Specifically for this flight platform was finalized. To put next to it a ladder for the operator of the landing was undignified, and for him the upper-right corner of the platform is secured a square cradle, painted black. The culmination of the show was the flight X13 base Andrews to the Pentagon landing near this famous building. The plane flew to the Pentagon in a vertical position by the Potomac river in the cloud of water spray, producing a lasting impression. However, Girard is located in the cockpit, was not thinking about the impression produced, and the fuel stock which inexorably ended. The water spray settled on the lantern, bringing “zero” and without that a poor review Only because of the operator, he successfully landed the plane.
12 September 1957 X-13 No. 2 returned to base Edwards to join the first instance that were military test pilots. Nevertheless a good show and a successful test could not open “aluminum fly” the way to serial production. In September, the military pulled the funding and closed the program X-13. Were closed and other American program to develop VTOL vertical position of the fuselage. The main reason was all the one — complexity of uspet and landing for a pilot of average skill. X 13 “sinned” because a jet of gases from the turbojet it destroyed the concrete surface of the runway.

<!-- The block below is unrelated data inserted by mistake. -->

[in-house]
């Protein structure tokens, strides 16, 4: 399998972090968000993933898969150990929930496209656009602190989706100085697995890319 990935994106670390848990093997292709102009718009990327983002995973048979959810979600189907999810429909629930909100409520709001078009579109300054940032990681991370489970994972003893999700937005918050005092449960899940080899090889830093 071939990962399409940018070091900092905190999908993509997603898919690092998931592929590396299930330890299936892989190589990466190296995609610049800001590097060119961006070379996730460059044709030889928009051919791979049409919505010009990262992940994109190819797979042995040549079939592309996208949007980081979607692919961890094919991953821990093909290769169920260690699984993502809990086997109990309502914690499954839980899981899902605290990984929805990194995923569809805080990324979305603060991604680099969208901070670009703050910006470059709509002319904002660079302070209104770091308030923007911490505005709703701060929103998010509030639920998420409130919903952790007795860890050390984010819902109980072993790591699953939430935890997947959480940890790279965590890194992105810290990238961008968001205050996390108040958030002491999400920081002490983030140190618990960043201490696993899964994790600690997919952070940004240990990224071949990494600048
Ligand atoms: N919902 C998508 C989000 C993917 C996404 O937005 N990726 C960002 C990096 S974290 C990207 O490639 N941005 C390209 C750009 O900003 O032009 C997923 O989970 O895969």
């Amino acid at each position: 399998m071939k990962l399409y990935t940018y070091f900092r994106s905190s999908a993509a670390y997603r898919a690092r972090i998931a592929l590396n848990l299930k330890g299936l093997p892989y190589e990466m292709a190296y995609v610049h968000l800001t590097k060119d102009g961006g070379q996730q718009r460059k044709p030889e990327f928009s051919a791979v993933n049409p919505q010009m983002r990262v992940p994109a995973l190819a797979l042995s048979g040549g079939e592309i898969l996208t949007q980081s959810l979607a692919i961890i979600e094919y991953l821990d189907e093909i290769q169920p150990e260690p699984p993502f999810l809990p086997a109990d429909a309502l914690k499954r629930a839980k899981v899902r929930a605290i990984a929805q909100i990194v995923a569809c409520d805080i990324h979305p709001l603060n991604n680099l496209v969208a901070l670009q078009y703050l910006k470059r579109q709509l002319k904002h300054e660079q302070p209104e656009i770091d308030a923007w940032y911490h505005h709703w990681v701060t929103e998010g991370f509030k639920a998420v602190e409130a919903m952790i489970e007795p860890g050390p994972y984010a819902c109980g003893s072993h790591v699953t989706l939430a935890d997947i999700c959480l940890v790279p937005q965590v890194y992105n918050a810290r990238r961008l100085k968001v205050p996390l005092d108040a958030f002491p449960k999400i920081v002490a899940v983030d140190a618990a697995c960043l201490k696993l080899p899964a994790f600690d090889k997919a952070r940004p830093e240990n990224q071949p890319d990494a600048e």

September 30, 1957, X-13 took to the air one last time. Some time the Americans took him for all aviation exhibition, exhibiting in the static display. In may 1959 VERTUET No. 2 deposited in the United States air force Museum in Dayton, and in 1960 the company Ryan gave VERTUET No. 1 together with the platform of the National aerospace Museum.
Design description X-13 VERTUET
Experimental aircraft vertical takeoff and landing X-13 VERTUET performed on the aerodynamic configuration “tailless” with the high-set Delta wing and single-fin tail.
The fuselage is semi-monocoque is structurally made of three parts. In the front were the pilot cabin and the main instrumentation. On the first power of the frames were fixed hook with lock type “carbine” for planting the device on the cable. In the case of use of a wheeled chassis hook shot, and his place was fixed nose controlled landing gear. In the middle part of the fuselage housed the fuel tank, hydraulic units, compressed air and power frame with the fixing points of the engine. To this frame is attached to the Central, most loaded damper of the bumper. In the rear fuselage housed the engine, an extension tube and swivel nozzle.